Logistics is not confined to manufacturing operation alone. It is relevant to all enterprises, including Govt. institutions such as Hospitals and schools and service organization such as retailers, banks and financial service organizations. The study of logistics is especially important for bulk raw materials, where substantial outflow of freight is involved. Management of Logistics is an art which is extremely difficult to perfect in India, JIT ends up being SHIT - some how in time. The study of logistics is important to establish a lean supply chain which would give an advantage of quick product change over, capability, excellent short and long term forecast visibility and JIT capability.

Modes of Transportation in Logistics:
In order to transport material from one place to another Logistics Managers are using Rail, Road, Air, Water & Pipe Line as the modes of Transportation. A logistics expert need to understand these modes based on priorities, product type, lead time etc. to decide the appropriate mode of Transportation.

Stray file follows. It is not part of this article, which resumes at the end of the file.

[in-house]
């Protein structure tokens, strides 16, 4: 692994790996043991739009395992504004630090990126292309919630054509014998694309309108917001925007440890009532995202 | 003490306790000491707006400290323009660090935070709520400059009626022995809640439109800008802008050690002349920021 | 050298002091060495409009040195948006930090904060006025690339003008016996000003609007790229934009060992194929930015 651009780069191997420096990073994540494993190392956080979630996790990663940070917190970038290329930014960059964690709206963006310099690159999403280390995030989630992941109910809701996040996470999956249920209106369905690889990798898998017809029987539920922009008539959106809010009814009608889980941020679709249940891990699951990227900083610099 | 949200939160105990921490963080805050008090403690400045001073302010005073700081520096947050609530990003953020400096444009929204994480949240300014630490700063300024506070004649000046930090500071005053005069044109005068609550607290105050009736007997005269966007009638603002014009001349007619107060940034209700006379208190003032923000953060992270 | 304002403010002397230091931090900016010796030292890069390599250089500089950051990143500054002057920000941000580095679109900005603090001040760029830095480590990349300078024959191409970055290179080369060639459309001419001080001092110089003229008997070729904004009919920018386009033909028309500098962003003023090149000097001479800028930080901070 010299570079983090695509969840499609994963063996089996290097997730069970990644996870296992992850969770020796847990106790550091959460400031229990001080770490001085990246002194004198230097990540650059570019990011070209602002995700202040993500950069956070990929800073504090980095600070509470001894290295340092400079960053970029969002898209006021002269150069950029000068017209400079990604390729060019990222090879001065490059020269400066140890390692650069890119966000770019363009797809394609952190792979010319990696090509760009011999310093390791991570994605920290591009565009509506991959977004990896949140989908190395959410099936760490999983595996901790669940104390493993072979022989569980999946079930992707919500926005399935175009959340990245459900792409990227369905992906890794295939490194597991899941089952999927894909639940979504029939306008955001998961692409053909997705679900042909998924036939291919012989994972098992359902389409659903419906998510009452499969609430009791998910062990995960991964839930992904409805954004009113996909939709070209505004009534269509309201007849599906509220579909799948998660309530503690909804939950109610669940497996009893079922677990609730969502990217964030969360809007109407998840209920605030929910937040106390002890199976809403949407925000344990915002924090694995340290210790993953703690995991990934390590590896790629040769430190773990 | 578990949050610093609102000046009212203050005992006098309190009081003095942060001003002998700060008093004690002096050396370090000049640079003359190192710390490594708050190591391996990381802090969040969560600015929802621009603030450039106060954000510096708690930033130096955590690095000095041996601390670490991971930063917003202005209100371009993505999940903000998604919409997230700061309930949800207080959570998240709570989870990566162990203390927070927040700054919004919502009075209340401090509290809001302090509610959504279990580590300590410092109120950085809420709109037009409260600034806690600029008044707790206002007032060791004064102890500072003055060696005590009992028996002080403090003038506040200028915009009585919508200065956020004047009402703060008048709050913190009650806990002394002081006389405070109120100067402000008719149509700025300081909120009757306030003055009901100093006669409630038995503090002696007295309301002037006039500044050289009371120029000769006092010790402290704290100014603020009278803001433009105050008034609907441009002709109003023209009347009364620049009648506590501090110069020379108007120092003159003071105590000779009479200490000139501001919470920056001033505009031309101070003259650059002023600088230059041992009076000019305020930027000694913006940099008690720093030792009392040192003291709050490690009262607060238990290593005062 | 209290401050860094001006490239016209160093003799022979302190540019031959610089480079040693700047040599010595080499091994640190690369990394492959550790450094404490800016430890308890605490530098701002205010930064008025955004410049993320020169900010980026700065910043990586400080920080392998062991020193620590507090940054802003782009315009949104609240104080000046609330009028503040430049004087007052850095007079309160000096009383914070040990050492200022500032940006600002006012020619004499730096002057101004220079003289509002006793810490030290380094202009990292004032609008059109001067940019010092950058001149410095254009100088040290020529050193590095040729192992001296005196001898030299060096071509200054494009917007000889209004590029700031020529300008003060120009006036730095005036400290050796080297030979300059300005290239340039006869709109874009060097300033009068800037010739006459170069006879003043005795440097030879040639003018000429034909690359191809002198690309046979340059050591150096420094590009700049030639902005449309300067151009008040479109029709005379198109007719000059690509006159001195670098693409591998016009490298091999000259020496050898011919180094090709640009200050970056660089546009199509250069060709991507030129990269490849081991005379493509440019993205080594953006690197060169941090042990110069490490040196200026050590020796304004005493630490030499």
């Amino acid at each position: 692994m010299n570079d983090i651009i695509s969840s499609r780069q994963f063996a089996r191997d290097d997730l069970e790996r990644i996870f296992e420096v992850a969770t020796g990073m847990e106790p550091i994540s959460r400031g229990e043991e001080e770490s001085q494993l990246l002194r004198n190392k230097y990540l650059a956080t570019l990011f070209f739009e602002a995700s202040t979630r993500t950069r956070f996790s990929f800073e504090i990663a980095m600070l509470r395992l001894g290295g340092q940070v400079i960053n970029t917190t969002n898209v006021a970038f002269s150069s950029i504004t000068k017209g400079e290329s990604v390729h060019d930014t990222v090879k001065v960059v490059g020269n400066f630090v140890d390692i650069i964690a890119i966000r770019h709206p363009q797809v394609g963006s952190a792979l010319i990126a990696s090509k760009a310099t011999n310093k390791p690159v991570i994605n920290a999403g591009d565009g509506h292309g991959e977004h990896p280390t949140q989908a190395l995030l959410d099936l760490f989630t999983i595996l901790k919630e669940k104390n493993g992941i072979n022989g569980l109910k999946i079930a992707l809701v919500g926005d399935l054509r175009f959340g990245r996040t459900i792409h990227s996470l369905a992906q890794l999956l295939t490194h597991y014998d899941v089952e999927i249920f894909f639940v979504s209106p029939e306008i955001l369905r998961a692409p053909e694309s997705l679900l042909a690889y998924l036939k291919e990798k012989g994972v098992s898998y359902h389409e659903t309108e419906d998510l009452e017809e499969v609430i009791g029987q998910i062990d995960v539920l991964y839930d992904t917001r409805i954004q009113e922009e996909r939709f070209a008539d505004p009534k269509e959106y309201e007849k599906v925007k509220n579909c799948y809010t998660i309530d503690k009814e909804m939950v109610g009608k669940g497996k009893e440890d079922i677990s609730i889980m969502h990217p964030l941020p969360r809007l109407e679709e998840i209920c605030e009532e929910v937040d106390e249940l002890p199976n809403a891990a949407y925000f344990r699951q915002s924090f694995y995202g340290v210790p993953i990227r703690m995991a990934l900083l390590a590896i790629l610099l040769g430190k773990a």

Rail: Used for delivery of a wide range of goods including coal, iron ore, cement, food
grains, fertilizers, steel, petroleum products and other heavy goods.

Road: Used by suppliers to deliver goods in a cost effective manner and best suited for
short distances. Many transport companies have expertise for fast delivery, packaging etc. for making scheduled delivery.

Air: Used mostly for delivery of high value and tow volume goods from distant
suppliers, usually not connected by any other mode of Transportation. It is also suitable for emergent item to be imported for some specific requirement.

Water: Used by firms for delivery of goods from distant suppliers, mostly conducted in
containers of varied size. This mode is ideal for transportation of heavy and bulky goods and suitable for products with long lead times.

Pipe Line: Used by oil sector companies for mass movement of Petroleum products
including gases. Due to quite low operating cost it is one of the preferred modes of transportation.

Third party logistics: